June 6, 2016


Many newcomers to Canada face immediate needs that range from stable long-term housing, child-care, health services, education, training and employment, among several others. But even as these needs are met, newcomers will continue to need support in the medium- and long-term, such as assistance with securing meaningful employment or starting a business, and more broadly, with becoming fully integrated into Canadian society.


A key theme from this research is that government has an important role to play in social finance. Across all of the profiled models, government involvement was identified as a strong determinant of success.

What is different about a social finance approach in comparison to the traditional role of government in supporting the social sector is the nature of this role. With a traditional approach, the role of government is to make granting and contribution decisions for programs, and to monitor performance across activities or outputs. In contrast, the role of government in the context of a social finance approach shifts in several ways.

A social finance approach focuses on blending different forms of capital, each with its own specific intent. In this case, government can provide funding that can reduce the risk profile of an approach or strategy, deepen the commitment to social outcomes or public good benefits, or leverage new partnerships to foster innovation. We have highlighted several examples of this role for government in this report. In some cases, government can use existing mechanisms in similar or adapted conditions for settlement and integration, while in other cases, new mechanisms and approaches may need to be established.

One important role for government that is highlighted in this research is de-risking investment opportunities. A common mechanism for de-risking is the provision of first loss capital (e.g., grants for first loss reserves and guarantees).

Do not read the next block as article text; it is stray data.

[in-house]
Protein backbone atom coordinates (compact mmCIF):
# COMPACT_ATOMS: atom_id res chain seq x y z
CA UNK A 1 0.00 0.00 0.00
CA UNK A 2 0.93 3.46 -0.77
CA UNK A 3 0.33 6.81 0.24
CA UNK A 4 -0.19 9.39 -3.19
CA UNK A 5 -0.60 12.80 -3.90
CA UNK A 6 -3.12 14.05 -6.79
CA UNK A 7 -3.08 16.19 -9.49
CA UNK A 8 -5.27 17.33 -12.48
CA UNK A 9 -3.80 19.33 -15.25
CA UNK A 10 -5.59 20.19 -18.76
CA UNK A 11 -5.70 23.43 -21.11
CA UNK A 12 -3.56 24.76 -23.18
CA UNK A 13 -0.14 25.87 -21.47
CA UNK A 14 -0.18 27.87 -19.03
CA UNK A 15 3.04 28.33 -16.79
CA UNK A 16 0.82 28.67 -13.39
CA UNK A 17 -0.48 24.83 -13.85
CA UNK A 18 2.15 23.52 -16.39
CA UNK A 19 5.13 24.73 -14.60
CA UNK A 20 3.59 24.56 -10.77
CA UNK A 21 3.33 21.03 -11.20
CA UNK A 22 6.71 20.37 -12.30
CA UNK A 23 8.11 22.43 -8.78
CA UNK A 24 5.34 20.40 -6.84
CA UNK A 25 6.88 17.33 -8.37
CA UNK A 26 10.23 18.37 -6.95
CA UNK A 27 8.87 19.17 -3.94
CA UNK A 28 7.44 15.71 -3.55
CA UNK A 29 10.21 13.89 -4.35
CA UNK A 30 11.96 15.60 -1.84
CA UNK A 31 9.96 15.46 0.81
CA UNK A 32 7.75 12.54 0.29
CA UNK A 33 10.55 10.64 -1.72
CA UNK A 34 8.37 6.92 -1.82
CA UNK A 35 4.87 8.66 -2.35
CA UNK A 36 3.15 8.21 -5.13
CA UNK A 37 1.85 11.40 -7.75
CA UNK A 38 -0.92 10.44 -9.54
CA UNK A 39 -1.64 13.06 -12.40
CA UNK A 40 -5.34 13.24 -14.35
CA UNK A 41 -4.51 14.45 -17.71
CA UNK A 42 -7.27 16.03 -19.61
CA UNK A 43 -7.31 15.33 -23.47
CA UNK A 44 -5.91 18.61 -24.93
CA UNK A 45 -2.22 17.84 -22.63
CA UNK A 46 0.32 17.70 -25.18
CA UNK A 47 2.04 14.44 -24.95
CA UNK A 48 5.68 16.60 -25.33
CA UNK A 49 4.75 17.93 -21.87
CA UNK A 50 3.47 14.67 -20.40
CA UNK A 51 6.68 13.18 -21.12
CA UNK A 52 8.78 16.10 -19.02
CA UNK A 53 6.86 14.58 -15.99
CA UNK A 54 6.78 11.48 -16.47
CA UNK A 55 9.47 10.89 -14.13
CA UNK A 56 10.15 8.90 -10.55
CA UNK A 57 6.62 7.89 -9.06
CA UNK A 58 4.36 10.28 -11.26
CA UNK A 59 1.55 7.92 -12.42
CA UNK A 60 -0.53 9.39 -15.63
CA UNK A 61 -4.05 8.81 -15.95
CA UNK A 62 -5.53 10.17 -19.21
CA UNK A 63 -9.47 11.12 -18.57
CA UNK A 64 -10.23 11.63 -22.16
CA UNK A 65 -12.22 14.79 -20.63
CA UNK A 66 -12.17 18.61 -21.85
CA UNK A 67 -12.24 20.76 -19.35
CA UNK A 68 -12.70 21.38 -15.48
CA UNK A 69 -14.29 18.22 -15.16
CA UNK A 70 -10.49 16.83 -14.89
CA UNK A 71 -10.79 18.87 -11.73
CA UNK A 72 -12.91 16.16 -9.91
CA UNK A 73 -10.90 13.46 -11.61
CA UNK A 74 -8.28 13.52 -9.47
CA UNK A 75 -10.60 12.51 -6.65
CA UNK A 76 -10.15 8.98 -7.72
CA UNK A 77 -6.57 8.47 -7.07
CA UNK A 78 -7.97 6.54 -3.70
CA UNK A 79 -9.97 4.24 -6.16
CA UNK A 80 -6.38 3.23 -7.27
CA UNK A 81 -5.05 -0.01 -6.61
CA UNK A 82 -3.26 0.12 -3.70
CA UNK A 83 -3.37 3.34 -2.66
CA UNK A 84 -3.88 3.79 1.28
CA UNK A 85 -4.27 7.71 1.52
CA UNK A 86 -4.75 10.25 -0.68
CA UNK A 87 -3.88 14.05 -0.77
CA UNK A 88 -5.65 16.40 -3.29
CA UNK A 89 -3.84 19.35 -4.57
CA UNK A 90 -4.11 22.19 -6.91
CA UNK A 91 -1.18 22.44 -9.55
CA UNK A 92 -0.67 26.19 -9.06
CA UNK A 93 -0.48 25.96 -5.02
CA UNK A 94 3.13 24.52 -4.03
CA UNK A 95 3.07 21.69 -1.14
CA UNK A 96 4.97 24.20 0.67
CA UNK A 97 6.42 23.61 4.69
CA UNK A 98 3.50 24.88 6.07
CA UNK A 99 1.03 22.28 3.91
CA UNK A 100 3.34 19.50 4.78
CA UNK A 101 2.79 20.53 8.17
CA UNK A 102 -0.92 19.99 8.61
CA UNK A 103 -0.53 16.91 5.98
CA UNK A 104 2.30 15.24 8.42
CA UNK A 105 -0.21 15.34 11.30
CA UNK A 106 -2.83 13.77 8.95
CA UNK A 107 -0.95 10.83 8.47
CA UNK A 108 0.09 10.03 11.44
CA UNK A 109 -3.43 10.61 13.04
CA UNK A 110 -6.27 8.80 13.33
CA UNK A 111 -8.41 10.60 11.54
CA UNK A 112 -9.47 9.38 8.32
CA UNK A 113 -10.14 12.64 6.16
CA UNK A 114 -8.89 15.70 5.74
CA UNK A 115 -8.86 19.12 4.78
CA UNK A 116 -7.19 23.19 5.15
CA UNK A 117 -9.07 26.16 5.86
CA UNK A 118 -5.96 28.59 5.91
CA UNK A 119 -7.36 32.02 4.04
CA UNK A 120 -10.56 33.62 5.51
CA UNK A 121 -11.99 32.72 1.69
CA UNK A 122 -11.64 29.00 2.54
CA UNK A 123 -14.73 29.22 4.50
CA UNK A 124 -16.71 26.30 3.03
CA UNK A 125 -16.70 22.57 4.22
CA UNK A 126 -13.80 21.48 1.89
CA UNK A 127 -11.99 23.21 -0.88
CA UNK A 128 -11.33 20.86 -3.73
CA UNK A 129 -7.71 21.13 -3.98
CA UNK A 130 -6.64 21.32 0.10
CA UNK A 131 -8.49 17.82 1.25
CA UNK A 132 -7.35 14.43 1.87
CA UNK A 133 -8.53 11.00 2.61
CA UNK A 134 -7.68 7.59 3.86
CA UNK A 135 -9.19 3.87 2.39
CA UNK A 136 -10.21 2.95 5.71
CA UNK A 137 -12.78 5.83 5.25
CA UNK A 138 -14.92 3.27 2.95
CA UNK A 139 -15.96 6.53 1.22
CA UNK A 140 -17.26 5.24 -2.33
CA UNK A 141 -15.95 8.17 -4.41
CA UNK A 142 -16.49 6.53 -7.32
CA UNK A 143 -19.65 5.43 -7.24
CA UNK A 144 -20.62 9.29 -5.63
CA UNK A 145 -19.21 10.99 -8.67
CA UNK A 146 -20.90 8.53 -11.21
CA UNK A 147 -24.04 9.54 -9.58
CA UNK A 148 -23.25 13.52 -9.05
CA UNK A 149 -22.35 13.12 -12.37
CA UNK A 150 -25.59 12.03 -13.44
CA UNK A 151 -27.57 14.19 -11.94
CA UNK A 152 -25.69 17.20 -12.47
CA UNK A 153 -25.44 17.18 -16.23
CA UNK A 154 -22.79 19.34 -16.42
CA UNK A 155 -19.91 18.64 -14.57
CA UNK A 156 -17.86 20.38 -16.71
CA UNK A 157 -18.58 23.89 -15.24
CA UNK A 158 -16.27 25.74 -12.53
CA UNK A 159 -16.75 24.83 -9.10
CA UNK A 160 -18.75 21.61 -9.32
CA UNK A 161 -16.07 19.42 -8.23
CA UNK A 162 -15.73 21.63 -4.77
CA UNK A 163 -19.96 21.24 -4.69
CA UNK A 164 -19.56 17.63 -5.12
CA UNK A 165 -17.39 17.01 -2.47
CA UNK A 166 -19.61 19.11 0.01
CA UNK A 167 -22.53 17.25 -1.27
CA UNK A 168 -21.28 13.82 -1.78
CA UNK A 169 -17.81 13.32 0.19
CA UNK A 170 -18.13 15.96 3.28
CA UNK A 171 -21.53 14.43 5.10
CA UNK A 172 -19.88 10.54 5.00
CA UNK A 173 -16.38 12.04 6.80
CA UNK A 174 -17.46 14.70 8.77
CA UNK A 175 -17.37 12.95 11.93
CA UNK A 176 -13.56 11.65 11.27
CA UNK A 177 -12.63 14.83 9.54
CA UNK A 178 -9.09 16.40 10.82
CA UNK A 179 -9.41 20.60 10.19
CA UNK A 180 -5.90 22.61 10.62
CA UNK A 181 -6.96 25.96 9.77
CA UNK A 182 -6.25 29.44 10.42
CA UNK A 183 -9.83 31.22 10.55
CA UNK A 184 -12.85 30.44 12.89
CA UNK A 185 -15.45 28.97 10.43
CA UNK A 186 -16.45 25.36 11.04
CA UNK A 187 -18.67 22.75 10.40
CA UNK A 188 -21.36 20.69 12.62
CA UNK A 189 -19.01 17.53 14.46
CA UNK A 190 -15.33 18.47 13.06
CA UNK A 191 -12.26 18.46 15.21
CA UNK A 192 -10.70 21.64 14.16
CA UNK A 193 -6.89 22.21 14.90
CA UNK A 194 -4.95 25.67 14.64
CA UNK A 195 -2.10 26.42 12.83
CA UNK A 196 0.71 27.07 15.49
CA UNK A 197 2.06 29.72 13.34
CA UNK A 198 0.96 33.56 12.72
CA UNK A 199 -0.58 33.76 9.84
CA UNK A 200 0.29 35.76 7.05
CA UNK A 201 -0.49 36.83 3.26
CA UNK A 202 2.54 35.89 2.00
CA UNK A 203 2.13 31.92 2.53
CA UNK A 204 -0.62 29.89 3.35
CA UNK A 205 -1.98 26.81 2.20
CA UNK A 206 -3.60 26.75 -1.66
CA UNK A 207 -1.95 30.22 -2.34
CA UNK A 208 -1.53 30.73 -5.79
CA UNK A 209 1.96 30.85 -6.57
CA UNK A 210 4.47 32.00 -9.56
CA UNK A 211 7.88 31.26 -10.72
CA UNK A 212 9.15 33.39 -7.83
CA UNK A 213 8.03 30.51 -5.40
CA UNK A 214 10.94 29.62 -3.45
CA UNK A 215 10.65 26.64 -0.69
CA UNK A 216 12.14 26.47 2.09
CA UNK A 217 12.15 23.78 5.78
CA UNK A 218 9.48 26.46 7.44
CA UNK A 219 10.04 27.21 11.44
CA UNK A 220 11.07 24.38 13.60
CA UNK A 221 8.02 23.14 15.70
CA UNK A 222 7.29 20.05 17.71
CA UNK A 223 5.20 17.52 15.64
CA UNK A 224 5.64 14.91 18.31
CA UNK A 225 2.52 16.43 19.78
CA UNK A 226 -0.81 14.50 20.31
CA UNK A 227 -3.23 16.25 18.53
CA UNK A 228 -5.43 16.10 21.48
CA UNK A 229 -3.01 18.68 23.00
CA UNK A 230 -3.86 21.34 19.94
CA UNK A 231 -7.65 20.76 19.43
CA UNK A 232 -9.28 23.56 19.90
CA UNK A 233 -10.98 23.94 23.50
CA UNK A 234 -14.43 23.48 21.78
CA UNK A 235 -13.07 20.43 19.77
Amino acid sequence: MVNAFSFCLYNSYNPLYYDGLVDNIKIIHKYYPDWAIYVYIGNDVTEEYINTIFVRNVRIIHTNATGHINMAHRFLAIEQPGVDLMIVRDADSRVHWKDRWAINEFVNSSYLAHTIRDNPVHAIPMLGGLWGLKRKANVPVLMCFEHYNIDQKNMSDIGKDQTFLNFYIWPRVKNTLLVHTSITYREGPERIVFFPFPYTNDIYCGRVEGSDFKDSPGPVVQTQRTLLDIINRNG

Moreover, government must continue to provide grant support for settlement agencies to provide much needed services to Canadian newcomers. While many applaud the government’s willingness to look at new social finance models in the sector, many services required by newcomers will not be met through these models, and government must be aware of any unintended consequences in the adoption of these models going forward.


Given the diversity of needs across the S&I sector, it is recommended that a combination of models be used to address policy objectives in this area.

These models include micro-loans to address early settlement needs and labour-market entry objectives, small and medium enterprise (SME) loans for newcomer entrepreneurs and social investment funds to support service provider organizations, among several others. Each of the models reviewed in this research have different strengths and weaknesses.

Moreover, meeting the needs of some migrants and refugees will continue to require traditional government funding and supports. Throughout the research it is emphasized that social finance is not a replacement for government funding for the sector.


Partnerships in social finance are critical to deliver non-financial supports.